Well, that wasn’t the end of it, obviously, since I spent the last two hours digging around in my system, trying to get my USB ports to work again and connect with my usual mouse (or any mouse for that matter; one still worked, but only in one port, that picky diva). Nothing helped until I disconnected the hub (which still had the keyboard plugged in and that worked just fine, mind you) and plugged it into another port. For the second time, because hey, it might just work now. Bam, problem solved. Lesson learned: If something doesn’t work, just keep trying the simplest solution over and over again like a moron, because either way you’ll lose a few hours, and you don’t run the risk of killing your system dead with a wrong click. Also, you don’t have to google every weird error description possible.


Now I’m just glad I wrote 1.5k already before all that crap happened. I’ll just add this post to my wordcount and call it a day, I think I can justify that today. And then I’ll probably go and shoot some Nazis, because that always cheers me up. Go me!


On a side note, I’m not that far behind on NaNo anymore. I wrote zip on day 2 because I went over to a friend for a film night, and a little less than 1667 words for a few days after that, and now I need to write 1.8k per day just to win. Yeah, so much for writing 70k this November.

Ah, well, I still have time, don’t I?


Yes, this was rant-y. No, I do not care. But feel free to laugh at my misery, maybe it helps lifting your mood; go ahead, I don’t mind :)




Moar video!


Angry cats shouldn’t be this funny, but they are. Especially when they get up on two legs and walk away for no apparent reason.

On a side note, it seems like disgruntled Me sounds a lot like a disgruntled cat. Also, I tend to hiss a lot. In my next life, I’m going to be a cat. One of the diva kind.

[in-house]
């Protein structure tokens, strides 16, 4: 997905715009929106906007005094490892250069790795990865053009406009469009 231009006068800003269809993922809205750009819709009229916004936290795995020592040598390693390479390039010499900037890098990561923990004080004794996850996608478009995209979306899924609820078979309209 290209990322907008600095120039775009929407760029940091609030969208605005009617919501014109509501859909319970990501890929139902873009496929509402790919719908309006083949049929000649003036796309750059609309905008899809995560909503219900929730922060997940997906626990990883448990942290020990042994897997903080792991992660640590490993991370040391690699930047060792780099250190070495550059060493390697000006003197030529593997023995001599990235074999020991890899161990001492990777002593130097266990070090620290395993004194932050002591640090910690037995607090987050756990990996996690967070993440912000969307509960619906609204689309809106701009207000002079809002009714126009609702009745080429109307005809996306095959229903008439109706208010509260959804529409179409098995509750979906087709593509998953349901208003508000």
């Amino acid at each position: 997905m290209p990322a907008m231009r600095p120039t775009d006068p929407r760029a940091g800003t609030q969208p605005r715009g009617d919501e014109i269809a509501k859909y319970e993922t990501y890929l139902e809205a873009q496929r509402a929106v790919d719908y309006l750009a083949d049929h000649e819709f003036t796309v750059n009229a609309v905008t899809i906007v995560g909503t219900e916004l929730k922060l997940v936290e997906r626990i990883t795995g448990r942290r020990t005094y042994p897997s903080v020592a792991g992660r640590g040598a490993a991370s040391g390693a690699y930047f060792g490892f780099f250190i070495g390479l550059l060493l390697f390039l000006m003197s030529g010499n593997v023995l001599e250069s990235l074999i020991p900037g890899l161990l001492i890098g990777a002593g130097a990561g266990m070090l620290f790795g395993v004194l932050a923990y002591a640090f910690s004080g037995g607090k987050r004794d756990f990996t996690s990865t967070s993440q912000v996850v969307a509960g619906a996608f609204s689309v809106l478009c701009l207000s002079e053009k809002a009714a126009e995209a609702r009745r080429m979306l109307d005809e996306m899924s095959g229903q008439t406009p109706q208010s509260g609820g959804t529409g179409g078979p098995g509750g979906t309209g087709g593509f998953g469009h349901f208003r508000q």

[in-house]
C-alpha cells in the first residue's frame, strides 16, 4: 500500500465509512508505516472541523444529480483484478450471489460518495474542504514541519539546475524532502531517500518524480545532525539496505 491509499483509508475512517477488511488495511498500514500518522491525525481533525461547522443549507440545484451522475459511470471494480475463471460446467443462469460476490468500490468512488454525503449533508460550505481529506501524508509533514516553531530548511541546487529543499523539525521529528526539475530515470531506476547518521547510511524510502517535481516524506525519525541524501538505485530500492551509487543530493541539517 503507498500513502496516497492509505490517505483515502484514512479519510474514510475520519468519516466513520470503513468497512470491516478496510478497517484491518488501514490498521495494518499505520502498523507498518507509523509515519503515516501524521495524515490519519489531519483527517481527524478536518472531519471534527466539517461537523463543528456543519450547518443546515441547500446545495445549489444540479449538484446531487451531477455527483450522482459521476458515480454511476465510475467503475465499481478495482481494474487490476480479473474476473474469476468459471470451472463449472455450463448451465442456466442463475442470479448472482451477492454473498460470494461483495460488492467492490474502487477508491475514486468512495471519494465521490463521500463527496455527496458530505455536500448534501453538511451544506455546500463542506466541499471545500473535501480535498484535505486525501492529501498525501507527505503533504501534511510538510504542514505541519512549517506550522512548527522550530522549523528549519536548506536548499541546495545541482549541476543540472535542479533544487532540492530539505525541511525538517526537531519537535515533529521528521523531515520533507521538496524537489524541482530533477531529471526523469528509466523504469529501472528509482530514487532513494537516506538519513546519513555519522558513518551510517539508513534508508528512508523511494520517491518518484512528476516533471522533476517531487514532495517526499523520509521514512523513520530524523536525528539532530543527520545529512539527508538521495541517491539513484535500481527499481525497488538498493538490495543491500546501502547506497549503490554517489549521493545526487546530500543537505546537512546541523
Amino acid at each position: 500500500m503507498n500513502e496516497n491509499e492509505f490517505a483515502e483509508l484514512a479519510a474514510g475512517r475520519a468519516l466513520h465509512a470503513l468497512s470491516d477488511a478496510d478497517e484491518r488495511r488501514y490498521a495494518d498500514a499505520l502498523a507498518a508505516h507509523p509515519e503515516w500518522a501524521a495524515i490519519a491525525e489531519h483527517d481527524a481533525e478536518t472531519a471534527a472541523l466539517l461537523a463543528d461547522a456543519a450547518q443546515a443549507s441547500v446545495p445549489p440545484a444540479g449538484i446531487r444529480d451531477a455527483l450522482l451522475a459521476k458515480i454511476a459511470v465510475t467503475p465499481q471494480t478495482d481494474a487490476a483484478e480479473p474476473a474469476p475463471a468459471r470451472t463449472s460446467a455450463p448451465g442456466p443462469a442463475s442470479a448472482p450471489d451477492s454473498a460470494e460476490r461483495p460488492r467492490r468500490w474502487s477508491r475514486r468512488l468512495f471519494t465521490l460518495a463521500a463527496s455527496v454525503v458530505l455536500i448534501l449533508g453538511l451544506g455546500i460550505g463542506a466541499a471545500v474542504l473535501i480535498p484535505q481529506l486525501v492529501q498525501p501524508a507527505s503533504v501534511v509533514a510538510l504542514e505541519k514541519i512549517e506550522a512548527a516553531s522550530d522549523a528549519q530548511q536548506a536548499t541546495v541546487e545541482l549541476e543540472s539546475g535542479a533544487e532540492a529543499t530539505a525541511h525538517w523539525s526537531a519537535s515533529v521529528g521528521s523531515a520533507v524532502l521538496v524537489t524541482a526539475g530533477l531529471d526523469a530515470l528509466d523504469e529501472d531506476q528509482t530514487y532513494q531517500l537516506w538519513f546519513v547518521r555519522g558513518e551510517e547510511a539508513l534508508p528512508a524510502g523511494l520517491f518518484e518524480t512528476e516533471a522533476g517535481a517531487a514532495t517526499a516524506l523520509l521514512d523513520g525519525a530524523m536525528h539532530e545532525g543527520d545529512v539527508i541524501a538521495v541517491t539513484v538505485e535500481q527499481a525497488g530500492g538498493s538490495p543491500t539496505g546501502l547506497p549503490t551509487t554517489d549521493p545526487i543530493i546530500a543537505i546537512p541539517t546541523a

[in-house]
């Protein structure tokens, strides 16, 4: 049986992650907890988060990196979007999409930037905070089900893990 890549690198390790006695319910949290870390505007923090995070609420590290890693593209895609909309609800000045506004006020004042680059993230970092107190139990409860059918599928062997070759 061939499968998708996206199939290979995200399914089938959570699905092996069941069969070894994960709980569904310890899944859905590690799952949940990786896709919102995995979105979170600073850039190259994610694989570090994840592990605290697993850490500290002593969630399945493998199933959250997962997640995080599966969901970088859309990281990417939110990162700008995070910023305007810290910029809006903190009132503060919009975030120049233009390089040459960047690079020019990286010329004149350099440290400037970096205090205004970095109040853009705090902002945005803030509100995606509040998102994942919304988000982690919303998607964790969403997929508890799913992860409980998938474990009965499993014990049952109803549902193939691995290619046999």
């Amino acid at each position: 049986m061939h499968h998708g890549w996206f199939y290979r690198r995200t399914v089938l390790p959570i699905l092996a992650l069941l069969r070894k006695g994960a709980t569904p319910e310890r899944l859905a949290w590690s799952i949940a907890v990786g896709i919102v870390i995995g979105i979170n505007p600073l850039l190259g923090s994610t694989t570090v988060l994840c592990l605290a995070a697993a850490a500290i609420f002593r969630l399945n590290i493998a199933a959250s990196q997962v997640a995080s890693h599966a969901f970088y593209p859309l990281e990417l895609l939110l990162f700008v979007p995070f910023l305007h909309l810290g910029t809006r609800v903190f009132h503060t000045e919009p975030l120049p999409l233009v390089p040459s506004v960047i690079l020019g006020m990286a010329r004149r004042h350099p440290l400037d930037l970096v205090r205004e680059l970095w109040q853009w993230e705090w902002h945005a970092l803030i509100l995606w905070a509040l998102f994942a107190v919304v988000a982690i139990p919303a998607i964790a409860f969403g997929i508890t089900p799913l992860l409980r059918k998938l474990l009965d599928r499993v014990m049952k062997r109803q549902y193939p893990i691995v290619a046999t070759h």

Now, it’s October, and that means less than a month to go until NaNoWriMo. If you haven’t heard of that, go look it up! What do you mean, not interested? What are you reading a writer’s blog for, then? :O

…back? Great :) I’m not doing as much preparation as I usually do; I’ll be mainly working on my two current novels (read: rebelling), and try to finish at least one of my fanfictions which I have neglected for far too long! I mean, it’s season premiere for NCIS tonight Scratch that, it’s episode 11/2 already oO And I haven’t even watched the last four episodes of season 10. I have way too many shows to keep track off, I should write that down somewhere… Anyways, it’s about time I finished that fic, especially now that GODDAMMIT, FACEBOOK, THAT WAS THE BIGGEST FUCKING SPOILER IN THE UNIVERSE!!! How dare you show me this picture?! That is… I don’t even… gah! T_T

Seriously, why?! -.-

In any case, I’ve got a lot of writing to do in November, and by New Year’s, I’ll hopefully be able to toast to my first finished second draft :)

(What goes as a second draft for me, anyway. I usually write one draft, let it sit, make the necessary changes and then write another draft that I obsess over for so long that it ends up feeling like a third or even fourth draft. I’m pathetic >.<)

So, what are your plans for this NaNo? Planning, pantsing, recording a collection of freeform poetry in your best Oprah voice?


Yes, dammit, pay the writer already!



I don’t like Ellison as a person, but damn, this needed saying so badly. And loudly. (Sorry for the big video, apparently, WordPress’ Animosity of the Day goes out to properly embedding videos…)


Longer posts are coming up again once I managed to shake off the holiday feeling. *sighs* The beds in France are horrible, but I’d kill for that food every single day.

Not literally, of course.





Writing Problems #4


It’s been more than a year, but welcome back to Writing Problems Sometimes, this time with an episode about how to properly begin a story. I know, it seems like that’s pretty easy, and who on earth needs help with that, but trust me, it’s not easy, and help is a good thing.

It really is.

~ ~ ~

“Where the fuck do I begin?!” or How to find the perfect place to begin your story

The problem:

I’m pretty sure we all asked ourselves the above question at least on one occasion during our time as writers. Because let’s face it, nothing sucks like a beginning gone wrong (I think I mentioned that before. Somewhere in between angry curses at the universe and a bunch of profanities…). When the beginning is wrong, the story is likely to turn out feeling off as well. All the more important that we find the right time and place to start the story, the exact right point on the time line that we arbitrarily define as The Beginning. It’s not so much the real beginning, though, but the point we feel is best to jump into the story and start telling it.